The Fourth Amendment of the United States Constitution provides:
The right of the people to be secure in their persons, houses, papers and effects, against unreasonable searches and seizures, shall not be violated, and no warrants shall issue, but upon probable cause, supported by oath or affirmation, and particularly describing the place to be searched, and the persons or things to be seized.
U.S. Const., Amend IV.
Residences are specifically listed as an area protected by the Fourth Amendment, and receive heightened protection from the Constitution, because the physical entry of the home is the chief “evil” against which the wording of the Fourth Amendment is directed. (Payton v. New York (1980) 445 U.S. 573, 585.)
“When the State’s reason to believe incriminating evidence will be found becomes sufficiently great, the invasion of privacy becomes justified and a warrant to search and seize will issue”. (Fisher v. United States (1976) 425 U.S. 391, 400.) In criminal investigations, a warrant to search for recoverable items is reasonable ‘only where there is probable cause to believe that they will be uncovered in a particular dwelling. (United States v. Khan (1974) 415 U.S. 143, 155.)
Probable cause is not mere wishful thinking, or even relying on a hunch; it is not a substanceless label which exists by its mere invocation; it must, instead, supply a “substantial basis” that the subject to the search is where or what it is alleged to be. (Illinois v. Gates, 462 U.S. at 239.) That is, the appropriate standard of probable cause is whether the affidavit states facts that make it substantially probable that there is specific property lawfully subject to seizure presently located in the particular place for which the warrant is sought. (People v. Superior Court (Brown) (1975) 49 Cal.App.3d 160, 165.)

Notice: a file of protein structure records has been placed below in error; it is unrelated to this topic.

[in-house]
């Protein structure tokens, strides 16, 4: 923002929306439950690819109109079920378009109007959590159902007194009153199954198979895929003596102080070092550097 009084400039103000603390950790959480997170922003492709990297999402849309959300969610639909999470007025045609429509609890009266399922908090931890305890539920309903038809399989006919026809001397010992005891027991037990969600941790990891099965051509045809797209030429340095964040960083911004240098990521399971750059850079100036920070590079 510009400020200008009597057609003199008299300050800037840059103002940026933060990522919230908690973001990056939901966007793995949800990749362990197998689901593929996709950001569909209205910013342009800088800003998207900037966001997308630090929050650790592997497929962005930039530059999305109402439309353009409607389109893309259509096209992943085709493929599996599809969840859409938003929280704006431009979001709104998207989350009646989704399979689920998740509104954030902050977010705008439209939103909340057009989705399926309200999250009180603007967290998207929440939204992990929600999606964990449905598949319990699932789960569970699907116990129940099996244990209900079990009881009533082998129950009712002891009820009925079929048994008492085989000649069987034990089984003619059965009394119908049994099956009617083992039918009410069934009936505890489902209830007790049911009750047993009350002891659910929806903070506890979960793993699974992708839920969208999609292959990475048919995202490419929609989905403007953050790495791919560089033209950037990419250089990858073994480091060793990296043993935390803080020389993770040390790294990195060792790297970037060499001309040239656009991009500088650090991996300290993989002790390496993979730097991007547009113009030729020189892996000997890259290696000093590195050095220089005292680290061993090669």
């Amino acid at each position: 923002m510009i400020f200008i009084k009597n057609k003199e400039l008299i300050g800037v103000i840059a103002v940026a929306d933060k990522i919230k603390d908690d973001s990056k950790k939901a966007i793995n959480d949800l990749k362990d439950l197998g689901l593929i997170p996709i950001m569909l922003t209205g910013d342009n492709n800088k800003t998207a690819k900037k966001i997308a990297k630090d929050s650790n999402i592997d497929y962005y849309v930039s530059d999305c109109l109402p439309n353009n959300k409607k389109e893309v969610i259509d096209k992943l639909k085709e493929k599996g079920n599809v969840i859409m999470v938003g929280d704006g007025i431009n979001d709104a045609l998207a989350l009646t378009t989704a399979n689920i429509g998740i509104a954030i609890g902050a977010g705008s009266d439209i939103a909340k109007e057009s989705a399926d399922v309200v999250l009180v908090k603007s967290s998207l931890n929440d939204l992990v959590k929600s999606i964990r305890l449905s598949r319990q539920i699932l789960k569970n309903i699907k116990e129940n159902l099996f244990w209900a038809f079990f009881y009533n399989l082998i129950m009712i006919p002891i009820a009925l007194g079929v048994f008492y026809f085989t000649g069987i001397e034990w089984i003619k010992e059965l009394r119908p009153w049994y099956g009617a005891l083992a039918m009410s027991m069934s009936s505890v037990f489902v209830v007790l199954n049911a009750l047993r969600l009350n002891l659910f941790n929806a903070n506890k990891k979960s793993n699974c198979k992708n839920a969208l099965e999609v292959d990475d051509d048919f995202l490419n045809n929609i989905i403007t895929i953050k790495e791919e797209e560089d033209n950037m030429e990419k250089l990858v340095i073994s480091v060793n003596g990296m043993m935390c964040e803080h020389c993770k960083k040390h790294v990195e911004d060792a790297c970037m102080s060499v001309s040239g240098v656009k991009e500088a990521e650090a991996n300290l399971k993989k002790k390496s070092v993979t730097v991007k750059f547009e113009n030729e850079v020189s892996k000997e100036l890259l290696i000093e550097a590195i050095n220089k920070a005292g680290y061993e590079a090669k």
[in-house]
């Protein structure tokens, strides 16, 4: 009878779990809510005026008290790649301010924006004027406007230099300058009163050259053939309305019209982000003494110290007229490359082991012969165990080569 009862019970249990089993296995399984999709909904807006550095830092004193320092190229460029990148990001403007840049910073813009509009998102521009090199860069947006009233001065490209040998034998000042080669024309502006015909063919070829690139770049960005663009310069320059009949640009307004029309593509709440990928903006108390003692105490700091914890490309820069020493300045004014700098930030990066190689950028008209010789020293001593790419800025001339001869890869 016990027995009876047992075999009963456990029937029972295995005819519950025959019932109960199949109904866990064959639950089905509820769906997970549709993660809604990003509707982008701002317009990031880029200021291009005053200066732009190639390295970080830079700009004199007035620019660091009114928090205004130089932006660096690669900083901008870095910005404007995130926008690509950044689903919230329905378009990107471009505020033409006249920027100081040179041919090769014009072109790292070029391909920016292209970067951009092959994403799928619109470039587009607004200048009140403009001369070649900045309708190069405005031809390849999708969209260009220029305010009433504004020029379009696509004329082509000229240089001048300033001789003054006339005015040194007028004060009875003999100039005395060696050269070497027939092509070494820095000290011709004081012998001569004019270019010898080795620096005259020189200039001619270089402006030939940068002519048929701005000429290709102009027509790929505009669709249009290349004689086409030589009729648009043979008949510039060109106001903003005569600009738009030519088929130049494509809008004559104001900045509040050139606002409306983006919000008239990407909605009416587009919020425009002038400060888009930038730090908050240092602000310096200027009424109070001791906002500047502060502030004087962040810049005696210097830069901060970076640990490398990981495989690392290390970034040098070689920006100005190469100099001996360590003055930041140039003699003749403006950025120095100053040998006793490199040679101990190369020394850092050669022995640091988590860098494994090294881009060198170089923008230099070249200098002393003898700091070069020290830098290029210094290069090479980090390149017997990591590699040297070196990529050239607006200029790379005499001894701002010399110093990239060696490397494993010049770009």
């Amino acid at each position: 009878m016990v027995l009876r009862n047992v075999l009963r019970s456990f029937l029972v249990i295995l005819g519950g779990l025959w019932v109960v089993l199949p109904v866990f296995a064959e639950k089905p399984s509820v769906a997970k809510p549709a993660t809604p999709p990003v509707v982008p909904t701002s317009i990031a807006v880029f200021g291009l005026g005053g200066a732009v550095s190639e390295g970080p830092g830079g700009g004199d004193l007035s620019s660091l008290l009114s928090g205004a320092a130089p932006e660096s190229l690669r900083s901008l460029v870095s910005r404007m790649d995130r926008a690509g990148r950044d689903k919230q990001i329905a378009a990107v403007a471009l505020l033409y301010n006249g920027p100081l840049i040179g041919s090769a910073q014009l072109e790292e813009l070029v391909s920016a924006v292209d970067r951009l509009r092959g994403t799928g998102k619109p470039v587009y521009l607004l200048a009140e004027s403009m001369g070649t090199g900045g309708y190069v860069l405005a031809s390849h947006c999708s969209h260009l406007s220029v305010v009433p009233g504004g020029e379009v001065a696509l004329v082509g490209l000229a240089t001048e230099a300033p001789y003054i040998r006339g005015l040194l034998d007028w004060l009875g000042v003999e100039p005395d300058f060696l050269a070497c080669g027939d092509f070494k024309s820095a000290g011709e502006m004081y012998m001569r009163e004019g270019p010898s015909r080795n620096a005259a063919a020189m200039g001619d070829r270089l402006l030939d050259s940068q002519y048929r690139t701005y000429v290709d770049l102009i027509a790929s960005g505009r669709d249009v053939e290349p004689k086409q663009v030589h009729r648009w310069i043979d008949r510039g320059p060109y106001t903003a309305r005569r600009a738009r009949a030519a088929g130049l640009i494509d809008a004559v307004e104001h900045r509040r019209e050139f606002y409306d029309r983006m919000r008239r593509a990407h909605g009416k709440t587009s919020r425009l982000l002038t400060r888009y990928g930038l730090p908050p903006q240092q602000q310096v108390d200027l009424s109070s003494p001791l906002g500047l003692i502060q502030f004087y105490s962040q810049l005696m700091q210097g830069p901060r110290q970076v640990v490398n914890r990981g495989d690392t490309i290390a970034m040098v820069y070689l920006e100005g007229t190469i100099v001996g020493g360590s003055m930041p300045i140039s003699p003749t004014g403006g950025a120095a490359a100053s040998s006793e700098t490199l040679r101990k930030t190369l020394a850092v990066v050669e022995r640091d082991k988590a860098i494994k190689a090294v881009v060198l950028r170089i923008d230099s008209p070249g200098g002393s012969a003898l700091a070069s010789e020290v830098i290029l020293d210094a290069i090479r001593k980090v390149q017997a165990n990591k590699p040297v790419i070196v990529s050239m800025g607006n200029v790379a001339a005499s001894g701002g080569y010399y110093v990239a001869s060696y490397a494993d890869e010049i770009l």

The March 17, 2021 ruling by the US Supreme Court in Caniglia v. Strom has upheld the principles at the core of the Fourth Amendment protecting one’s home from government infringement without a showing of probable cause that evidence inside of the home relevant to a crime is likely to exist. The “community caretaking” function of police does not trump the Fourth Amendment, and thus police must apply to a magistrate or judge to obtain a warrant before entering a home and seizing one’s property as the Fourth Amendment commands.
In criminal cases,the defense can challenge the police search of one’s home, person, or any personal property searched by the police under the Fourth Amendment. At Honeychurch & Boyd we have been successful at challenging police overreach and illegal searches of homes, persons, property and effects since 1978 when our office was founded. We take pride in asserting our client’s Constitutional rights in court and ensuring that the government is held to account when they violate these rights.
If you or someone close to you has been charged with a crime after a police search in Fairfield, Vacaville, Suisun, Benicia, Vallejo, Rio Vista, or Dixon, or within Yolo or Napa Counties, you need an experienced, dedicated criminal defense team on your side to seek to obtain the best possible outcome for your case. Call our office today at 707-429-3111 for a free consultation to discuss your case and determine how we can help you.